Supply Chain Blog

7 Top Tips To Tip-Top Customer Service in FMCG, Drinks & Pharma

Posted by Dave Jordan on Thu, Apr 28, 2011

Do FMCG, Drinks & Pharma Companies delude themselves on Customer Service? I think some may well be doing this and may or may not know it! Whatever service related KPI you measure the aim is designed to see how you are performing both internally and at a retailer or outlet level, against peers.

Customer service improvementThere are many ways of measuring the performance including OTIF, CSLM, CCF and CCFOT amongst many others. Essentially you are measuring how much of the right stuff you delivered to the right place at the right time. Importantly, it is not value based – you might measure that internally for monthly progress monitoring but it is irrelevant for service measures.

Some common errors in Customer Service measurement and management:

  1. Service should be measured per sku thus avoiding the possibility of hiding poor performance in one area with exceptional performance in another. Measuring by sku allows you to hold the right people accountable and ensure improvement resources are appropriately applied.
  2. Are you measuring against what the customer ordered or what your team said he could order? This is a common error particularly when order capture is in the hands of employees rewarded via value based sales incentive bonuses - “We don’t have that but you can have some extra of this”. You need to see the raw demand from your customers to really see what they asked for and what they actually received. There is no problem with substituting products with customer agreement as this maintains the relationship and should result in sales but this must be a visible process.
  3. Yes, of course the customer may ask for unreasonable amounts of a certain standard sku or promotion pack but hiding the “data blip” is not the answer. Addressing the issue with some collaborative planning would help both parties. For some reason they asked for a huge shipment; find out why and be more ably prepared to service the demand next time.
  4. Use an ERP that automatically allows you to allocate reason codes for service failures and get them investigated promptly. Focus on the big wins using the 80/20 principle; don’t spend too much time finding out why you did not deliver 5 boxes of washing powder and do spend time on the failure to deliver large volumes of high value beauty products.
  5. Get your service level on the agenda of the top table in the company. Your service level is a function of every single person in the company and is a reflection of how well you are performing in the market. This means the marketing guy and the HR guy and others must be involved. Avoid the usual sales approach of blaming all failures on everyone else. This is pointless, immature and hardly team working best practice! Celebrate successes widely and noisily.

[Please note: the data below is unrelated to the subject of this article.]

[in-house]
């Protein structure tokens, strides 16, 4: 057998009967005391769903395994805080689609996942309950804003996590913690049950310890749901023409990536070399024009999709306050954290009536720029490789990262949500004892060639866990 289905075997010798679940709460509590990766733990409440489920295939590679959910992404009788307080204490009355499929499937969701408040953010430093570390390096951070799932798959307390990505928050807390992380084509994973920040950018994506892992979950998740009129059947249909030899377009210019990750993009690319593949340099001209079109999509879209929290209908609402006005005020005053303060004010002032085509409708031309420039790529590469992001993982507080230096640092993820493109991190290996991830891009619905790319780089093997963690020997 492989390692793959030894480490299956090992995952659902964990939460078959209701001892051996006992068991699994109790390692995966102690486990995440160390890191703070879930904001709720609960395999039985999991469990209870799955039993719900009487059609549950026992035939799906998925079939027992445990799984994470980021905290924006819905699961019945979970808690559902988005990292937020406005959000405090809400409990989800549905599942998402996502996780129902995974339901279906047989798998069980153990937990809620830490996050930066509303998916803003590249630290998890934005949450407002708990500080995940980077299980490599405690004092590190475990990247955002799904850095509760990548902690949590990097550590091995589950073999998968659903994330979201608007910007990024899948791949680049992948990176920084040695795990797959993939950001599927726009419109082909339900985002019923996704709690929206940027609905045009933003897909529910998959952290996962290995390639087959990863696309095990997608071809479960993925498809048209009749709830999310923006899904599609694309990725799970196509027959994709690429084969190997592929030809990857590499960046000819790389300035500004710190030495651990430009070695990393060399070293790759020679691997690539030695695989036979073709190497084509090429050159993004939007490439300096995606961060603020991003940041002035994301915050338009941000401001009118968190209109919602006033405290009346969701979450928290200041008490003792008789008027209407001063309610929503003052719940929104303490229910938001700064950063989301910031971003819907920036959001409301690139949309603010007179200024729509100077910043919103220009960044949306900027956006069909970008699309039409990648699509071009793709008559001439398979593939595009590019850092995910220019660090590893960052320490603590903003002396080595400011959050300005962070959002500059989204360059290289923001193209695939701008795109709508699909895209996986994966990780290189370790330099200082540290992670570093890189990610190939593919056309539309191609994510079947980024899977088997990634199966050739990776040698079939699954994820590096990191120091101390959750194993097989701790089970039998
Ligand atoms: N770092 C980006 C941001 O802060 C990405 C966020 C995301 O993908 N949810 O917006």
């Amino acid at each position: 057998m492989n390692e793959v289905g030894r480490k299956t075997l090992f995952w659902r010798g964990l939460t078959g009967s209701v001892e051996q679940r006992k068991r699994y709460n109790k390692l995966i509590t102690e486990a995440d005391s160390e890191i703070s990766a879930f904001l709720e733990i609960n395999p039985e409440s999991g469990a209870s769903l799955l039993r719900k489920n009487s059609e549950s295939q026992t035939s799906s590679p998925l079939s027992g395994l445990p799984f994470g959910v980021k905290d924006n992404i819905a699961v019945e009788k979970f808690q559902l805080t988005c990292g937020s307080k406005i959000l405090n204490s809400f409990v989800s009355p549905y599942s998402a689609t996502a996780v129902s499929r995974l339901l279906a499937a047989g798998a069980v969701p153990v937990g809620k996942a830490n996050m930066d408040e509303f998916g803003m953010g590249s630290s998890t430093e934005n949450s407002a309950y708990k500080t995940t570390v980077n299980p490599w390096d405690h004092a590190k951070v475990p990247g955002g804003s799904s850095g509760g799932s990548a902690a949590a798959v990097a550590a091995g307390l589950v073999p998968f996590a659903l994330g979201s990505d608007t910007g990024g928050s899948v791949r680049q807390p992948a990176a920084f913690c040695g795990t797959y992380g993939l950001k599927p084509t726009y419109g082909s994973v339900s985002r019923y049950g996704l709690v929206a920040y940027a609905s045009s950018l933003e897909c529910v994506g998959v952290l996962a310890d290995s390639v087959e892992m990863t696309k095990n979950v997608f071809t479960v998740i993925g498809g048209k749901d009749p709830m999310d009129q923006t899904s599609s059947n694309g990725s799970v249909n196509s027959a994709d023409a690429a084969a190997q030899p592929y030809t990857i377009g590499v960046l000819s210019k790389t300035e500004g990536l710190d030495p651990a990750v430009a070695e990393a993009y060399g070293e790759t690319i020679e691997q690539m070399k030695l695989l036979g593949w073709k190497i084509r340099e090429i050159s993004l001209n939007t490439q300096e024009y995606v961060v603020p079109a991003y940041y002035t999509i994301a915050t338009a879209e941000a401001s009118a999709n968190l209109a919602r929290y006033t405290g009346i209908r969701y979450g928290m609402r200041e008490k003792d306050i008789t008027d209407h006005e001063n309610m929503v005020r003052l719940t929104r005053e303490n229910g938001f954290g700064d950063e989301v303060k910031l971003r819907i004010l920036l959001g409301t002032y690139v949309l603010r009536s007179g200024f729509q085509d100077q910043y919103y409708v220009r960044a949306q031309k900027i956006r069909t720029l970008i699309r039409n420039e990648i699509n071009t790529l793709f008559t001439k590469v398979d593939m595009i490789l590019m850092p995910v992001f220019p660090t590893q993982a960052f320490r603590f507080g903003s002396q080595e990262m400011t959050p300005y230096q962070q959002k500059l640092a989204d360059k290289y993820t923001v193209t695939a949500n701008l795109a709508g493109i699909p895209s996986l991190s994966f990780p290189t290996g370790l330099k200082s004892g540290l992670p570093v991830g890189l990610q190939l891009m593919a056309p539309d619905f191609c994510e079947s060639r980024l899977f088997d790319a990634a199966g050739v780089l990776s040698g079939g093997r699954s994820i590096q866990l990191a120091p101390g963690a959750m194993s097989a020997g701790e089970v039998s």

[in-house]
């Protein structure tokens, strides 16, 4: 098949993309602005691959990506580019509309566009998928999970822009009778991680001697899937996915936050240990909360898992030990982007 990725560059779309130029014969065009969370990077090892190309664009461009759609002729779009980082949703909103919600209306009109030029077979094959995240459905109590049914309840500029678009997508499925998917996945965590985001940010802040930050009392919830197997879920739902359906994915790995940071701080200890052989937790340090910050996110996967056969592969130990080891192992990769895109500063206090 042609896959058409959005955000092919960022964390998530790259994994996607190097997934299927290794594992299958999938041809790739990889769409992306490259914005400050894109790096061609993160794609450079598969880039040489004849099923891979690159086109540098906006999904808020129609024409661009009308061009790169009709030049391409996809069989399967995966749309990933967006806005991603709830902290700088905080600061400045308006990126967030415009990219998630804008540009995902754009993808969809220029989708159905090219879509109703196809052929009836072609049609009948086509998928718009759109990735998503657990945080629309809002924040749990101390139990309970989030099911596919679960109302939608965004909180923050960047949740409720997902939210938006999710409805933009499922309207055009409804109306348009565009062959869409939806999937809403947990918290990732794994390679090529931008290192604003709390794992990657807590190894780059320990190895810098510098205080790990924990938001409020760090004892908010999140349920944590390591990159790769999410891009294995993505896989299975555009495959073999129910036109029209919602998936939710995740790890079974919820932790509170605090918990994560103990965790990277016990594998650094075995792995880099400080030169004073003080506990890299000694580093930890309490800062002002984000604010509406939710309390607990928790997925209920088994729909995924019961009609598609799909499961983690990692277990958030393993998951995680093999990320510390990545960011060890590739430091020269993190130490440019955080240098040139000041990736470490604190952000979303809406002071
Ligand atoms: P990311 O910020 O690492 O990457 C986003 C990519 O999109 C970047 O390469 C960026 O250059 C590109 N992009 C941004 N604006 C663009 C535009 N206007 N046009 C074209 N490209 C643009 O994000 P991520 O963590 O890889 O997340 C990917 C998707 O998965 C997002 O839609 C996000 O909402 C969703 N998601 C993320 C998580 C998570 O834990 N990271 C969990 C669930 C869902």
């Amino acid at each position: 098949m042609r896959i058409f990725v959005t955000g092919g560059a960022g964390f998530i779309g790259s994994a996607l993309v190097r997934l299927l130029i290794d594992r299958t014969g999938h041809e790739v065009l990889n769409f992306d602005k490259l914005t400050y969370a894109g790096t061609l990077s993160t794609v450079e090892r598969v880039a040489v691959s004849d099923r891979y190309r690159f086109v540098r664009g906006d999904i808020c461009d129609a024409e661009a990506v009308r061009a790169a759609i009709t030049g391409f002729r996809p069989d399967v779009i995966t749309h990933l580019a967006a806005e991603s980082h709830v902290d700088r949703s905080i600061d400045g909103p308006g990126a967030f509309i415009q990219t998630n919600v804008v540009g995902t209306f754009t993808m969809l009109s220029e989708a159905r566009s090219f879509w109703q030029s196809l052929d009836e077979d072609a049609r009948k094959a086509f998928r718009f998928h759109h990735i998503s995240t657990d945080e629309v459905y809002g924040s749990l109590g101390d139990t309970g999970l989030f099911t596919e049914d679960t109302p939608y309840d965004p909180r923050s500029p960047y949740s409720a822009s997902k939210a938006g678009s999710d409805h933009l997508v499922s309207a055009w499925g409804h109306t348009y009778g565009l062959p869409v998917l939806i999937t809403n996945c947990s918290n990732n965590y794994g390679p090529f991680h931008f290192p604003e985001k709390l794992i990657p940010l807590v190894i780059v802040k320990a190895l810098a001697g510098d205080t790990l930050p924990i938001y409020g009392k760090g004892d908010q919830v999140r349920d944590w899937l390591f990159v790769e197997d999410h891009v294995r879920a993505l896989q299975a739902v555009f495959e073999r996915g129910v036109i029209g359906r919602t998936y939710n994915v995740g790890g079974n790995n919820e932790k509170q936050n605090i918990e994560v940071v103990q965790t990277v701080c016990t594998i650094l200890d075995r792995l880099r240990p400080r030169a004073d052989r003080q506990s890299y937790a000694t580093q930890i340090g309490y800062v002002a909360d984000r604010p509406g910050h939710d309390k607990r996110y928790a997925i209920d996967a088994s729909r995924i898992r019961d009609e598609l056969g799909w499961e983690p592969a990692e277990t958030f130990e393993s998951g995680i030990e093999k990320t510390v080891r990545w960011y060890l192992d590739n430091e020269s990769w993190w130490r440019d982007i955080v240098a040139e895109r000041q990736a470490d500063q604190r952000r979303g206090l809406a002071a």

6. Do you have a Customer Service department led by a talented individual who is graded as highly as peers within the company? CS is a very important function and it should enjoy equality of importance within the business. Also, CS is not just about taking orders and printing invoices. Customers deserve the opportunity to talk to a real human being (avoid answer phones!) about their problems and concerns. Small issues in invoice accuracy which can delay payments of thousands of Euros can be sorted out by knowledgeable and concerned staff motivated to really help.
  7. Make the CS measure highly visible around the company – everyone should be aware of the overall CS their company is offering to customers. Don’t fall into the trap of accepting low or “sand-bagged” targets – you are likely to achieve them and that gets you precisely nowhere. If you deliver to Retailer platforms you might wish to check where your measure is recorded.

Customer Service = Satisfied Customers = Sales = Jobs/Pay/Bonus = Satisfied Staff

Tags: Customer service, Brewing & Beverages, FMCG, Logistics Service Provider, Dave Jordan, Pharma, KPI, Logistics Management

How Do Customers Perceive “Customer Service, Customer Care”?

Posted by Dave Jordan on Thu, Apr 21, 2011

After two incidents (three really) of poor Customer Service on the same day I felt compelled to put fingers to keys and share the experience! All of you working in FMCG, Drinks or Pharma - amongst others – should look closely at how your Customer Service or Customer Care initiatives operate.

During a business call on Skype the internet connection was suddenly lost. This is not that surprising bearing in mind where I live and the service is usually resumed in a few minutes. However, after an hour I was still unconnected with the outside world. Was something happening I did not know about? Did Arsene Wenger actually see a foul by one of his own players? Was someone famous about to get married? (Bill and Katie left me off the list too, never mind but perhaps an email was waiting inviting me to put on my best frock and get to the Abbey.)

Improve your Customer Service OperationsSo I called the ISP and braced myself for the mathematical memory challenge to get past the recorded robot to speak to a breathing human being. After the first burst of a non-English language I was invited to “press 2 for English” – it is working, was my naive thought. There followed a set of menu choices also delivered in English. I selected the option for internet service and then I gleefully pressed “0” to speak to a human being who would take care of my problem and get me reconnected to the world.